In the summer of 2008, as the housing market collapsed and families found themselves dealing with banks foreclosing on their homes, Laura Pople heard that animal shelters were overwhelmed with the unwitting victims of the real estate crisis: pets.
“I thought, ‘There’s got to be someone doing something about foreclosure pets,’” Pople tells PEOPLE. “As an animal owner myself, the thought that I would have to give up my animals was devastating to me.”
The 48-year-old textbook editor and social justice volunteer looked around New Jersey, where she lives, for such organizations. When she came up empty-handed, Pople decided to do something herself. In January 2009, she founded Seer Farms, a 3-acre property with existing farmhouses that she fixed up. The aim was to give struggling pet owners a way to resolve their personal crises without having to surrender their pets.
“We want to provide someplace safe for the animals,” she says, “but we want to provide hope for their owners, that they would get through this crisis and someday get their animals back.”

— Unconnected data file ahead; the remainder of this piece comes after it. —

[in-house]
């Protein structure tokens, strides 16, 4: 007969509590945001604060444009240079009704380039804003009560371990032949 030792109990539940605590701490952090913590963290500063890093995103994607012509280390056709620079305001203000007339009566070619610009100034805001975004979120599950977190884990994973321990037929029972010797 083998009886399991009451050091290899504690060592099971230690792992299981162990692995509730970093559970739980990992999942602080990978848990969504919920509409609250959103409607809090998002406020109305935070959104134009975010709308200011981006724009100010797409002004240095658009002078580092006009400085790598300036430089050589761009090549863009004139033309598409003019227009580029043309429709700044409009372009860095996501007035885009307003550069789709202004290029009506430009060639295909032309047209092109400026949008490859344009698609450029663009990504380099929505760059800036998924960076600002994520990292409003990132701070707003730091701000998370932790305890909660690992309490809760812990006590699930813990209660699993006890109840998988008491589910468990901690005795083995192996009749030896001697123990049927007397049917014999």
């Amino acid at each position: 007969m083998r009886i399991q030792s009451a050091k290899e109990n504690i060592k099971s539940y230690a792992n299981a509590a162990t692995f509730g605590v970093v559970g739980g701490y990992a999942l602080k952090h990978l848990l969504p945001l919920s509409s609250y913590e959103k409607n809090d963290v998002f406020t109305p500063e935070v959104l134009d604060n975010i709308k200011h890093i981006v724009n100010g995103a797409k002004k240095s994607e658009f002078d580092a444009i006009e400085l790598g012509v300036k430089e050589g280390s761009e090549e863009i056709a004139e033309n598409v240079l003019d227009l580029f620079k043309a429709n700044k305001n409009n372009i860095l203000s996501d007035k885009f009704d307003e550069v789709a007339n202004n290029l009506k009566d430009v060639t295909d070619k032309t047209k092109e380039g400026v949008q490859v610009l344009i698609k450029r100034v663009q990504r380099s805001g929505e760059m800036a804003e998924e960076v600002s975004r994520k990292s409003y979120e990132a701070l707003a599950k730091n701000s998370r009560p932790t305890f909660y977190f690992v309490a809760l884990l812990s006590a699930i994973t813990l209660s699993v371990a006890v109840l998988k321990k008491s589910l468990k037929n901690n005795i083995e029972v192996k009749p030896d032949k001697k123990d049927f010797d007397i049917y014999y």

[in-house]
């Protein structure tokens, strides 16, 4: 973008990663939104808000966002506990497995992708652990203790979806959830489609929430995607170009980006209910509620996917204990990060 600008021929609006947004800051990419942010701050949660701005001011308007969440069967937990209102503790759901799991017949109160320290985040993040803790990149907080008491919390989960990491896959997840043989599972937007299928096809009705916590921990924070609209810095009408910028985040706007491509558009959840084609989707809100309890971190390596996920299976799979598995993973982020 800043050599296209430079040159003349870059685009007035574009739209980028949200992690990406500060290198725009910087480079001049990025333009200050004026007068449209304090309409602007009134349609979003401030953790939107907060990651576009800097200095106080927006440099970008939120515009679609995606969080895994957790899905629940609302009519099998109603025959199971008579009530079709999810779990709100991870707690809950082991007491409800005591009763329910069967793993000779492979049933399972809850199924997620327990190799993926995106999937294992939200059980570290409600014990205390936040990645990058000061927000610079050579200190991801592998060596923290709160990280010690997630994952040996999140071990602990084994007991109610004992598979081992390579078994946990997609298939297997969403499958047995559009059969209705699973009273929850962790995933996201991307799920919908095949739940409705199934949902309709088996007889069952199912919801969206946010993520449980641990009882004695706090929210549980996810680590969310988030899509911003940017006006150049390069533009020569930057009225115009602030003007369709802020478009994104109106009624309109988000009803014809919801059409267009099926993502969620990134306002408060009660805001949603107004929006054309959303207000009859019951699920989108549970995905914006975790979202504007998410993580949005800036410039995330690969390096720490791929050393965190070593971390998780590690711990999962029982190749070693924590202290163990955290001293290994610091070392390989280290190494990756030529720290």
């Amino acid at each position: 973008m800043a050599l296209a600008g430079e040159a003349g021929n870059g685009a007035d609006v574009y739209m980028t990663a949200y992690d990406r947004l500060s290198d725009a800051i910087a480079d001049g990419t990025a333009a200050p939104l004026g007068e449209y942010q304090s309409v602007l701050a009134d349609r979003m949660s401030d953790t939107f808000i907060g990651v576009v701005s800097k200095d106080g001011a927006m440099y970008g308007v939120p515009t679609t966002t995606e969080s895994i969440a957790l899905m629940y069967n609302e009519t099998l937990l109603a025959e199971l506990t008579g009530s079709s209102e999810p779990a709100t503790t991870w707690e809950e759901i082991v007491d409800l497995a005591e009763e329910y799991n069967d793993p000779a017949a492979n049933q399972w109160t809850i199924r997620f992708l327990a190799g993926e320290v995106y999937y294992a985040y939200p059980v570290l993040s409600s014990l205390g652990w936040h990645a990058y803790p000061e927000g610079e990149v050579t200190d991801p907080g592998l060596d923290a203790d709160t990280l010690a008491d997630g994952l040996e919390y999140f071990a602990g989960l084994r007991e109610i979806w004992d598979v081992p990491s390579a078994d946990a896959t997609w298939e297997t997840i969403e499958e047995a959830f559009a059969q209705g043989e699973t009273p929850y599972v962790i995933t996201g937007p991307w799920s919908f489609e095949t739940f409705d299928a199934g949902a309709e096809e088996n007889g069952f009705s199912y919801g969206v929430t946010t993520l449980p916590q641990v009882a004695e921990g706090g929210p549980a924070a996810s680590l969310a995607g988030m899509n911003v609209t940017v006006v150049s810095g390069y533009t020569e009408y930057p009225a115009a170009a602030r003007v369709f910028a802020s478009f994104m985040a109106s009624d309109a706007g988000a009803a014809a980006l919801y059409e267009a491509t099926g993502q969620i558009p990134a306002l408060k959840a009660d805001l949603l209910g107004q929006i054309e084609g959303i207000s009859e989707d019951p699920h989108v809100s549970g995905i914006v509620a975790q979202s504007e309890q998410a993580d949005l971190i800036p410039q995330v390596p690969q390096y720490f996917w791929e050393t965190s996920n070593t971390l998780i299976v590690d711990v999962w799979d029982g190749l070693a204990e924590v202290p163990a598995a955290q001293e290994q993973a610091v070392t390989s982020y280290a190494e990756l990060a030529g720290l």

Since Seer Farms opened, Pople and her rotating staff of 75 have helped 77 families, who among them have brought her 166 cats, 55 dogs and even a rabbit. The animals are housed on the property, which is open for visitation by the families. So far, 53 pets have been reclaimed by their owners.
Though there are a few “long-termers,” most of the animals get “turned around pretty quickly,” according to Pople. In the interim, she and her staff at Seer Farms are providing a one-of-a-kind service.
“I’ve never heard of anything like this,” says Adam Goldfarb, director of the Pets at Risk Program at the Humane Society of the U.S. “I think it’s great there’s a resource like this available for pet owners who need help with some long-term assistance for their pets.”
For more about Laura Pople and her work at Seer Farms, check out the latest issue of PEOPLE Magazine, on newsstands now.
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